Because Abraham trusted God, his descendants have received unprecedented blessings. If the Israelites would have kept God's law, they would have served as a model.
John Ritenbaugh, comparing the events of the day of Noah with today's society, suggests that the explosion of knowledge taking place has an enervating and wearying effect. While the world's never-ending news is distracting us, Satan has another scheme oper. . .
For centuries, the Philistines were a constant menace on Israel's flank. Here is what the Bible, history, and archeology have to say about this people.
As he aged, Solomon listened to his foreign wives and fell into idolatry. For this, Charles Whitaker shows, God divided his kingdom between Israel and Judah, but promised that a king of Judaic lineage will alway rule Israel—another search criterion i. . .
Richard Ritenbaugh suggests that religious and cultural differences, especially the raging Western-Islamic conflict, will become the fault lines of dangerous conflicts and clashes of civilizations. The King of the South (Daniel 11:40) might be a confederat. . .
The cycles of Israel's history—idolatry, subjugation, repentance, deliverance—give us a pattern for understanding the present scattered condition of the church.
Richard Ritenbaugh, reflecting on the episode of the twelve spies sent into the land of Canaan, calculates that this expedition may have occurred close to the Feast of Tabernacles. Ten of the spies developed weak knees, even though the land seemed to flow . . .
We we follow God's patterns, Jerusalem becomes the likely location of the Garden of Eden and the likely location for the future, heavenly Jerusalem.
Sanctification is an incremental process in which we systematically destroy the sin within us as our forebears were asked to destroy the inhabitants of Canaan.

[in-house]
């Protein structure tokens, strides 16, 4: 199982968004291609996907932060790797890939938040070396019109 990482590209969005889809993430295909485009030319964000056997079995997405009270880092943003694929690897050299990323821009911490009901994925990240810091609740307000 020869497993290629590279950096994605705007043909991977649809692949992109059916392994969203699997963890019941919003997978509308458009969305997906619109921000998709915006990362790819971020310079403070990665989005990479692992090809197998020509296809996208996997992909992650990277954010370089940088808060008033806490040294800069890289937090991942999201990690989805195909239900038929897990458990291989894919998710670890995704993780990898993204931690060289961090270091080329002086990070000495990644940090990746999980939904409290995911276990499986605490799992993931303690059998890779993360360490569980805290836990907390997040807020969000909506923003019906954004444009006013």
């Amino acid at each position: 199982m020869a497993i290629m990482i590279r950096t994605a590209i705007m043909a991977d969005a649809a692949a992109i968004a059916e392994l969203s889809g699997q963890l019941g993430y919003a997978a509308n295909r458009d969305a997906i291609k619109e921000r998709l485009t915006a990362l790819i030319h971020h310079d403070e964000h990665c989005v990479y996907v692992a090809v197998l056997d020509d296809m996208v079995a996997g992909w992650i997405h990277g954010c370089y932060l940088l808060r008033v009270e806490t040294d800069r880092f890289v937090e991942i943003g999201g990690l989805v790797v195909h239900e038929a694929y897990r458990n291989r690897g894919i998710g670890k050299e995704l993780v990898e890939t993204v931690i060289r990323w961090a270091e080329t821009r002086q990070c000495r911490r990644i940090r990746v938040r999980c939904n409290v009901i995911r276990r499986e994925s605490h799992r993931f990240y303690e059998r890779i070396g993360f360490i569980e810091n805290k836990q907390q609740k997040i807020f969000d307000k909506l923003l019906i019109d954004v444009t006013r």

John Ritenbaugh, observing that Psalm 78 reveals Israel's intermittent fractured-and-restored-relationship with God, emphasizes that those who fail to learn the lessons of history are destined to repeat them. Israel has forgotten her unique position as the. . .
John Ritenbaugh focuses upon conditions for acceptable sacrifices and offerings, differentiating the holy and authentic from the defiled, unclean and strange. God will only accept as sacrifices those things He has given to His called out ones in their cove. . .
Despite the many blessings God bestows upon His saints, real Christianity more resembles a running battle against persistent, hostile forces than a leisurely stroll down the path of life. John Ritenbaugh uses the example of ancient Israel in the wilderness. . .
John Ritenbaugh, defining providence as the protective care of God, suggests that the providence of God also touches on the pains and sufferings of persecution. To the elect whom God foreknew, all things- pleasant or unpleasant- happen for ultimate good (R. . .
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